Using technology by IBM and overseen by responsible-sourcing group RCS Global, Ford and its partners are working to ensure that the cobalt used in lithium-ion batteries for electric vehicles has not been produced in conflict zones or mined using child labor.
“It’s step one,” said Ted Miller, Ford’s senior manager for energy storage strategy and research. “We still do auditing, we still do actual site visits, but this is allowing us to use and take advantage of technology,” he told Fastmarkets during an on-stage interview at the 25th Mining Indaba in Cape Town, South Africa.
A pilot of the scheme should be completed by mid-year and will track cobalt from Huayou's mine and smelter to LG Chem’s cathode and battery plant in South Korea and on to a Ford plant in the United States.
“We realize there are risks we have to manage, so we really look at this holistically and ensure that any materials we use have accountability, and that you can demonstrate the accountability; that’s a commitment we made to our customers and to our shareholders, including local communities and employees like me at Ford,” Miller said.
But this is not the only step the company plans to take: Work is expected to be extended beyond cobalt into other battery metals and raw materials, including tantalum, tin, tungsten and gold.
“We really want this to be spread across all materials we use. Cobalt is the outstanding one that gets lots of press, but there are others we have concerns about and that we want to create this accountability for,” Miller added.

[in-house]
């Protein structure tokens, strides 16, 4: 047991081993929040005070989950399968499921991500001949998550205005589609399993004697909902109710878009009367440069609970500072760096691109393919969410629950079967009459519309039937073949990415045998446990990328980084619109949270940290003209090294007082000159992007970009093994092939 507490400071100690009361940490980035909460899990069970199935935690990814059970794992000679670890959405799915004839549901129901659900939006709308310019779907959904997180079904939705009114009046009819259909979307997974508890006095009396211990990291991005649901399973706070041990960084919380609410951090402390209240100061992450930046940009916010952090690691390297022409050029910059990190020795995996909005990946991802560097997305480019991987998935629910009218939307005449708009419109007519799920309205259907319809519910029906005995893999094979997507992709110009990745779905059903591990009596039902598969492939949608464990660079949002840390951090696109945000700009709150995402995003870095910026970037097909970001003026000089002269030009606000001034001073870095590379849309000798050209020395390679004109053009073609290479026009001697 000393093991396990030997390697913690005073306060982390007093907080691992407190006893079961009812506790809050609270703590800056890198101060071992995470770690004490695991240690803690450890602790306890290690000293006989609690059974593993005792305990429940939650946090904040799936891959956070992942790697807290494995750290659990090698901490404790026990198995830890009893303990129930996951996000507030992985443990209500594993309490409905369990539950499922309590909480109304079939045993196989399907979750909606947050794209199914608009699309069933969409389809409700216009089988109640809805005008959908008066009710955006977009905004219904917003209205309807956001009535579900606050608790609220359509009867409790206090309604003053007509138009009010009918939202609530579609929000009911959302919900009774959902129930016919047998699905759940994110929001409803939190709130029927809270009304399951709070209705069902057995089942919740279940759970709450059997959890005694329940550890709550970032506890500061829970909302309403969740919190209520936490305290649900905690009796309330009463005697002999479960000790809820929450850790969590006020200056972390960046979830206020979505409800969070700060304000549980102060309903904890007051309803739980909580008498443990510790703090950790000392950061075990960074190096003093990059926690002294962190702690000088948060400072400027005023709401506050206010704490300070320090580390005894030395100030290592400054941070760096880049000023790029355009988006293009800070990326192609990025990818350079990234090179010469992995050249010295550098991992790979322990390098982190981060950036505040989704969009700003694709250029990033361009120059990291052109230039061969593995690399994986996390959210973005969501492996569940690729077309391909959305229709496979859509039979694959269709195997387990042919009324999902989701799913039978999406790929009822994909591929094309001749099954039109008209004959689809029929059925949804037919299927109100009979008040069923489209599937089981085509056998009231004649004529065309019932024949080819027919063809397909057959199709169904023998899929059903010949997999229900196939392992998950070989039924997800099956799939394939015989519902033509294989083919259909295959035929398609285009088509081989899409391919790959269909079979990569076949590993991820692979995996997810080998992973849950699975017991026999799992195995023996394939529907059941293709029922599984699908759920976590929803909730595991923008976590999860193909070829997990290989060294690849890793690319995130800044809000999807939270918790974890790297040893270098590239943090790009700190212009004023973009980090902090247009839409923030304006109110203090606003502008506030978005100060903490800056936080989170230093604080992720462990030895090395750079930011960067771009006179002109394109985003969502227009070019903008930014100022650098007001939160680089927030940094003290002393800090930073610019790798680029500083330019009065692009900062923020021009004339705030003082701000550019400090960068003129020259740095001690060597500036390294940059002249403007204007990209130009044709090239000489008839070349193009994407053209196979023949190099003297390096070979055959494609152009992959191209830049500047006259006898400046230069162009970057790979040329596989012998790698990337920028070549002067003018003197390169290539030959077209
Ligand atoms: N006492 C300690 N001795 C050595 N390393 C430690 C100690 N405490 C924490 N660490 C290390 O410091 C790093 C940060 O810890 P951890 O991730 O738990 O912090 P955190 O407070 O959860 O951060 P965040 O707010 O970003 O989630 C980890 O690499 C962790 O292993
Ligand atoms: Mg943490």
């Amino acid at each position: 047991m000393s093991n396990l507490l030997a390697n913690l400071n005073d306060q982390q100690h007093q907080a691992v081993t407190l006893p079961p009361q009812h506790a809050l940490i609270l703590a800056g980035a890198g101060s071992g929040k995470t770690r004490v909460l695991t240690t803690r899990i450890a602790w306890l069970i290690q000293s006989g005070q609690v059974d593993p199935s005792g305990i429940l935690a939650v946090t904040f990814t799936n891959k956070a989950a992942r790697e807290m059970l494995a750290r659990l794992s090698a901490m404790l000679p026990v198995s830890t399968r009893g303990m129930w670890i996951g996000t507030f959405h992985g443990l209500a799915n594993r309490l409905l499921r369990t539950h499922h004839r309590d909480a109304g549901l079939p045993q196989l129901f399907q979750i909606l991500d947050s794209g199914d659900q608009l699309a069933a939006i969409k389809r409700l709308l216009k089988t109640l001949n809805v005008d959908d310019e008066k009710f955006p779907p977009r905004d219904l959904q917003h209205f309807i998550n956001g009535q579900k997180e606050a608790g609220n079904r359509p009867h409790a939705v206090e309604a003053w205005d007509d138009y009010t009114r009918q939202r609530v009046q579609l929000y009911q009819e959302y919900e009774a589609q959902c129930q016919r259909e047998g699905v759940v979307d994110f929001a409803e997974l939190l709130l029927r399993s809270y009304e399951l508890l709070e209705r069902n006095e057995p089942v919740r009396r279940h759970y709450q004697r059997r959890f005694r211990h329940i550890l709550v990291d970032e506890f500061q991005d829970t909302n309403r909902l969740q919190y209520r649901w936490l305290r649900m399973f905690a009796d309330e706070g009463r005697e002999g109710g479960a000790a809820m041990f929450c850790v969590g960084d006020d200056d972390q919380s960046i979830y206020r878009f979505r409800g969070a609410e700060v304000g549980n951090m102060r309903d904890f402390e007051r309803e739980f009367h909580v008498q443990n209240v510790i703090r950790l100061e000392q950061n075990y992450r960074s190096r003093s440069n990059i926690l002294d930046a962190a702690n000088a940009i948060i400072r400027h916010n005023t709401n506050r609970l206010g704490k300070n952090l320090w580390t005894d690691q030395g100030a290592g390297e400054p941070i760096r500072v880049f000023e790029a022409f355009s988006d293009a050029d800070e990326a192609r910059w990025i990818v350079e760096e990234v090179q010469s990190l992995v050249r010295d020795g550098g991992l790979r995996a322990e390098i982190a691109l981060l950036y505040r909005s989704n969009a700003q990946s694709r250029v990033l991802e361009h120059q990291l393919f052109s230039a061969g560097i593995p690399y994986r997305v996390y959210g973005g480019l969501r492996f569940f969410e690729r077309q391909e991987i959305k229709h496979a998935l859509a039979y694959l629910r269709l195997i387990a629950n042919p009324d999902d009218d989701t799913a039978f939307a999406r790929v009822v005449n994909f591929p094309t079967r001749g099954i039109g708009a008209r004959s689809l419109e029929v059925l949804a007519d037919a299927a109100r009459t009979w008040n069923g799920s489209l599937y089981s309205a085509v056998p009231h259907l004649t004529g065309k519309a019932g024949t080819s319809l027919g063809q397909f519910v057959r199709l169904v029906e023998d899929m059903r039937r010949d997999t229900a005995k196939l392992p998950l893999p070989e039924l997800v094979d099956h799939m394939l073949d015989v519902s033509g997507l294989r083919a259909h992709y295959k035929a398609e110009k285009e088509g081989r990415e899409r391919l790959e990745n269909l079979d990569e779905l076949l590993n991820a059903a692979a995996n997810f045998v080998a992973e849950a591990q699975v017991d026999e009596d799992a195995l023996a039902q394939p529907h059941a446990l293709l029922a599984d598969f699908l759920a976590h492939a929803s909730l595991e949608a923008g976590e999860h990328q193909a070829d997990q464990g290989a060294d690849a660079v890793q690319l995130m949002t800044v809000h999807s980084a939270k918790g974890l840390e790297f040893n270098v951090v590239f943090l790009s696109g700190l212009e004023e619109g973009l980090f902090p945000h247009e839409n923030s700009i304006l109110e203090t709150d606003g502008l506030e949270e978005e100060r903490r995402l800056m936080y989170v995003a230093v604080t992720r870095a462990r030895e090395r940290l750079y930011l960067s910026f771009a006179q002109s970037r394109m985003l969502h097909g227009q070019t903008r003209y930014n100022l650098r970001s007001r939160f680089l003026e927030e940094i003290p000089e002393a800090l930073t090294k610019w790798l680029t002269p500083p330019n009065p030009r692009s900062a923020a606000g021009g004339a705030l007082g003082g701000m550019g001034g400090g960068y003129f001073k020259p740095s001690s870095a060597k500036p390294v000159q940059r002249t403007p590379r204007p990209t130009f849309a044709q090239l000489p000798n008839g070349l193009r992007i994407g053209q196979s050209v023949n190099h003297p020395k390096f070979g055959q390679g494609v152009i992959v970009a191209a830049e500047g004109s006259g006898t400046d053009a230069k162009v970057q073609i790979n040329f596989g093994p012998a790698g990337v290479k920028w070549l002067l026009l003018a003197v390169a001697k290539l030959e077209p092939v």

While he acknowledged that the supply chain is complex and that tracking it at every step could be difficult, Miller said he expected the initiative to motivate change throughout the industry.
“You’re running a risk if you’re trying to fool the system. We look at that as a key sourcing decision, so our suppliers have every reason to ensure they don’t lose our business too, and that flows throughout the chain,” he told Fastmarkets. “We’re not naïve to think it’s infallible. It’s just employing technology to try to do more, and ultimately when it becomes more, it becomes really hard to do anything in a dark corner.”
In October, the London Metal Exchange issued a position paper on responsible sourcing in which it said it would have the right to name and shame, suspend and even delist brands that fail to comply with its proposed responsible sourcing principles. Audits for cobalt and tin will be mandatory.
Cobalt in particular has hit the headlines in recent years, with concerns over child labor and poor working conditions in artisanal cobalt mines in the DRC, leading major original equipment manufacturers to step up pressure on producers to prove their brands complied with responsible supply chain guidelines.
Fastmarkets, the leading industry benchmark for the cobalt industry, includes brands by Vale Canada Ltd, Sumitomo Metal Mining Co Ltd, Jinchuan Group Co Ltd, Freeport Cobalt Oy, Compagnie de Tifnout Tiranimine, Chambishi Metals Plc and GEM (Jiangsu) Cobalt Industry Co Ltd in its assessment of the market.
It does not include the brand produced by Yantai Cash Industrial Co Ltd, which was established in 2002 and processes cobalt concentrate from Africa.
Fastmarkets assessed standard-grade cobalt metal around two-year lows in a range of $18.75-20.35 per lb, in-warehouse, on February 1.
Automaker Ford Motor Co, China's Huayou Cobalt and South Korean battery supplier LG Chem have joined forces in a blockchain project to monitor cobalt supplies from the Democratic Republic of Congo (DRC), an executive at Ford said.